- Scott Poore, AIF, AWMA, APMA
Can Equities Continue The Rally?
All major equity sectors except for one were higher last week. The most significant takeaway from last week was the 3rd quarter GDP report that showed the economy
grew 2.6%, which was above expectations and signified that the “technical” recession from the 1st & 2nd quarters is now over. Corporate earnings were solid overall last week, except for Technology and Communications Services. This helped lift Cyclicals (Basic Materials, Financials, & Real Estate) and Defensives (Utilities, Consumer Defensives, & Healthcare) last week.
Inflation appears to have peaked and another sign of this is the GDP Price Index that was released last week.
The GDP Price Index measures the price of goods and services included in the GDP measurement. The Index declined from +9.1% in Q2 to +4.1% in Q3. That doesn’t mean that inflation is headed back to normal just yet, but it likely means the peak has been reached. In addition, gas prices have dropped 5% over the last 2 and a half weeks. The Baltic Dry Index, a measure of shipping costs, has declined 71% since peaking in October of 2021.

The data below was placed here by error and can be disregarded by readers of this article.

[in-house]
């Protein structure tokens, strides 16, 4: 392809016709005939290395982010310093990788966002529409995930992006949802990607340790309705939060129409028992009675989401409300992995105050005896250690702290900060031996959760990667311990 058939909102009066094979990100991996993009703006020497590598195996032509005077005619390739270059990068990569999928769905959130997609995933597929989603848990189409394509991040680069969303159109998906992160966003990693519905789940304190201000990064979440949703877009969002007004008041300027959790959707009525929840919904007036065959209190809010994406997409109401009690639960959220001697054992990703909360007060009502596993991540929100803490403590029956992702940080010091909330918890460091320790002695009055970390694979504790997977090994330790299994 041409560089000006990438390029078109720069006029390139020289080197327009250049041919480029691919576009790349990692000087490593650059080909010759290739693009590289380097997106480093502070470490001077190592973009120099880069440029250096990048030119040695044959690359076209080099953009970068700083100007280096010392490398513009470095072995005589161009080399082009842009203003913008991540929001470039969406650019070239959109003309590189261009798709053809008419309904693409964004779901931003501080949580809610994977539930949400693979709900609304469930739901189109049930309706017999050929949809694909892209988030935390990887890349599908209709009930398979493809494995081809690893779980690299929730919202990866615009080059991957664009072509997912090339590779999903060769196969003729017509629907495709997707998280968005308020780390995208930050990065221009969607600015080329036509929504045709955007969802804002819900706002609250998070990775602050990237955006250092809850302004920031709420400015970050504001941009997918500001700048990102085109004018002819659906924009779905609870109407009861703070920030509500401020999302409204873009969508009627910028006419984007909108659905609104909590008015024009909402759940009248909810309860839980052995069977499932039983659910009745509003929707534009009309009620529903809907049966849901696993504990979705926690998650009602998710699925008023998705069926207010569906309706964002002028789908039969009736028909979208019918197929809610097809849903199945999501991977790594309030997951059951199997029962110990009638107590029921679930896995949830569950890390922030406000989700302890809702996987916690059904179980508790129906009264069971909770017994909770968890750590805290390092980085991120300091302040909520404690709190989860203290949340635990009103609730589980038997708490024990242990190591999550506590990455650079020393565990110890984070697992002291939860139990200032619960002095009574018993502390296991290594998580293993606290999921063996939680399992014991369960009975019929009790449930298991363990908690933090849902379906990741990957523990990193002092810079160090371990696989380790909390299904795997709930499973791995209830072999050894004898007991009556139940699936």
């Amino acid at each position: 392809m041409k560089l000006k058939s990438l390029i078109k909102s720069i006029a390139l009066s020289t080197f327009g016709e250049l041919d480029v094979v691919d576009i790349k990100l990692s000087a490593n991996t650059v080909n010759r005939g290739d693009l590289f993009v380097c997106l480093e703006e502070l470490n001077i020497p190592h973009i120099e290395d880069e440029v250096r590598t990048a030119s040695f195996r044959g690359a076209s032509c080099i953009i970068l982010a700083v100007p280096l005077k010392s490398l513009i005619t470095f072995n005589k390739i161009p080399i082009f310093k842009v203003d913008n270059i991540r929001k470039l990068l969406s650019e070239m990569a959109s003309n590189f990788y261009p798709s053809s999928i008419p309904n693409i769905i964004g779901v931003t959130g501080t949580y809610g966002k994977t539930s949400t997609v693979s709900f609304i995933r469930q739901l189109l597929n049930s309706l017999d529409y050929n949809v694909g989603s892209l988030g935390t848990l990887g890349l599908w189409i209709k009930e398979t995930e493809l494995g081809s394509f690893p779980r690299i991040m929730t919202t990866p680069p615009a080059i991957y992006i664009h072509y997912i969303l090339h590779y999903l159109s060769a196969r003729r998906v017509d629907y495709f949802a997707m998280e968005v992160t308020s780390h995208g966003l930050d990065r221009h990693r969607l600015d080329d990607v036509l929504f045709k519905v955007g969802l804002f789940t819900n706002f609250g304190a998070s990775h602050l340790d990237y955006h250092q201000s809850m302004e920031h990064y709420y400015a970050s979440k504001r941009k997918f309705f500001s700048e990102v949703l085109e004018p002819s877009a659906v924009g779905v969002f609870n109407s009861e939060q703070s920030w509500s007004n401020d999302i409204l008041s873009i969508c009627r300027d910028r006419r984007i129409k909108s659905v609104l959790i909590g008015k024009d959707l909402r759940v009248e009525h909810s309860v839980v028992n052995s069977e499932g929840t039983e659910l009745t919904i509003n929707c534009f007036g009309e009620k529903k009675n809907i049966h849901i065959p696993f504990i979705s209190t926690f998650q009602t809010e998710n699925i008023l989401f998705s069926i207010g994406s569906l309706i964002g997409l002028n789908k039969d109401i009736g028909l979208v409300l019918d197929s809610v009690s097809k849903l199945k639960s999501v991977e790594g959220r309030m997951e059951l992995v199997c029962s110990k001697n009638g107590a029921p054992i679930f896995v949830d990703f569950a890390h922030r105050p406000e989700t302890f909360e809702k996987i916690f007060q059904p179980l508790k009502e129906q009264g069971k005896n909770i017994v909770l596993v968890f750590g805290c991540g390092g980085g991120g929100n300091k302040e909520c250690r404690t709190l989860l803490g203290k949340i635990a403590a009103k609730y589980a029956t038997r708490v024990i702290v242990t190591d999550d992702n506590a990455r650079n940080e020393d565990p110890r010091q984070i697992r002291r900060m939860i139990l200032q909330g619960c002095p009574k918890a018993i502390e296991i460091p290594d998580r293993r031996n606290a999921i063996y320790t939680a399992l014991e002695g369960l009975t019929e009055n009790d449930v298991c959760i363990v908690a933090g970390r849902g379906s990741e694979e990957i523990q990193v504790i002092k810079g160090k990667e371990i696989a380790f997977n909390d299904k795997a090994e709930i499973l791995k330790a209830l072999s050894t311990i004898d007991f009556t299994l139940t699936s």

All eyes will be on the Fed this week, as futures show an 84% probability of a 75 basis point hike on Wednesday.
However, the market will be parsing Powell’s language on Wednesday. If he forcefully pushes back on recent dovish statements, markets will react poorly. If not, higher equity prices could be in our future. The Mid-term Election boost equities typically see, plus November being the 3rd strongest month for equity inflows for mutual funds and ETFs, means the rally could sustain. What is of concern going into next year is the potential for a "double-dip" recession. The inversion of the 10-year Treasury Yield and the 3-month T-Bill Yield has historically pointed to recession. On average, the inversion of these two yields has been 14 months prior to a recession beginning, with the longest lead time being 23 months prior to the 2008 Recession.
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